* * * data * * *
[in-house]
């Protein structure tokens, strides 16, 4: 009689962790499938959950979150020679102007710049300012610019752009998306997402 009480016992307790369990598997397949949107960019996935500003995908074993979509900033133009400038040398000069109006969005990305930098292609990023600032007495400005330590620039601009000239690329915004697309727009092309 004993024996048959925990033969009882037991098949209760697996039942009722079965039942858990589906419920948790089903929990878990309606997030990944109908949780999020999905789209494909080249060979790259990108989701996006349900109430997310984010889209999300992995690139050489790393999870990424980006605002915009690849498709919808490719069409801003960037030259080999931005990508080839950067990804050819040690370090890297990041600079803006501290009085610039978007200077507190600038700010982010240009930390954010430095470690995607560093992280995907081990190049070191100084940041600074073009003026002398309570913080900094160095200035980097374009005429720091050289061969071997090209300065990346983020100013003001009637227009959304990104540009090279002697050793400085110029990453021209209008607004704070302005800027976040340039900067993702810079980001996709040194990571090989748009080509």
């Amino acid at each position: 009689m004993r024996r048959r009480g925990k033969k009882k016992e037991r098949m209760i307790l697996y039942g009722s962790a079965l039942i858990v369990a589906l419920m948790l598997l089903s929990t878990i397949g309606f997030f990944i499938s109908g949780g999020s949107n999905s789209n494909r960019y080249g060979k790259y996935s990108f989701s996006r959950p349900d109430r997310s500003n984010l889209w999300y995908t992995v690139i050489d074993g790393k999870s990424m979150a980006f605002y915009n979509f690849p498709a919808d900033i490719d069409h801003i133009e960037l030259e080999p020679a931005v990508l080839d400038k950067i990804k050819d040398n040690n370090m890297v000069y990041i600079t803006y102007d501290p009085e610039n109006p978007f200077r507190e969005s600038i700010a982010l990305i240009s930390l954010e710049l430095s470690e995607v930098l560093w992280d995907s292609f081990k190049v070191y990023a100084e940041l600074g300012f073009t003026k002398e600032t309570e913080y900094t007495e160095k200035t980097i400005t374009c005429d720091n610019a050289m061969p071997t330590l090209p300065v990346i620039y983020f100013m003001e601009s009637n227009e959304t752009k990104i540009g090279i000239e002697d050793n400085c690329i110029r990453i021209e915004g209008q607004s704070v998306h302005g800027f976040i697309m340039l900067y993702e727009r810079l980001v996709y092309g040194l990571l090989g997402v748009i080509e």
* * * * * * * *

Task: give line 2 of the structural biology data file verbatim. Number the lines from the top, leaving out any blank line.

């Protein structure tokens, strides 16, 4: 009689962790499938959950979150020679102007710049300012610019752009998306997402 009480016992307790369990598997397949949107960019996935500003995908074993979509900033133009400038040398000069109006969005990305930098292609990023600032007495400005330590620039601009000239690329915004697309727009092309 004993024996048959925990033969009882037991098949209760697996039942009722079965039942858990589906419920948790089903929990878990309606997030990944109908949780999020999905789209494909080249060979790259990108989701996006349900109430997310984010889209999300992995690139050489790393999870990424980006605002915009690849498709919808490719069409801003960037030259080999931005990508080839950067990804050819040690370090890297990041600079803006501290009085610039978007200077507190600038700010982010240009930390954010430095470690995607560093992280995907081990190049070191100084940041600074073009003026002398309570913080900094160095200035980097374009005429720091050289061969071997090209300065990346983020100013003001009637227009959304990104540009090279002697050793400085110029990453021209209008607004704070302005800027976040340039900067993702810079980001996709040194990571090989748009080509």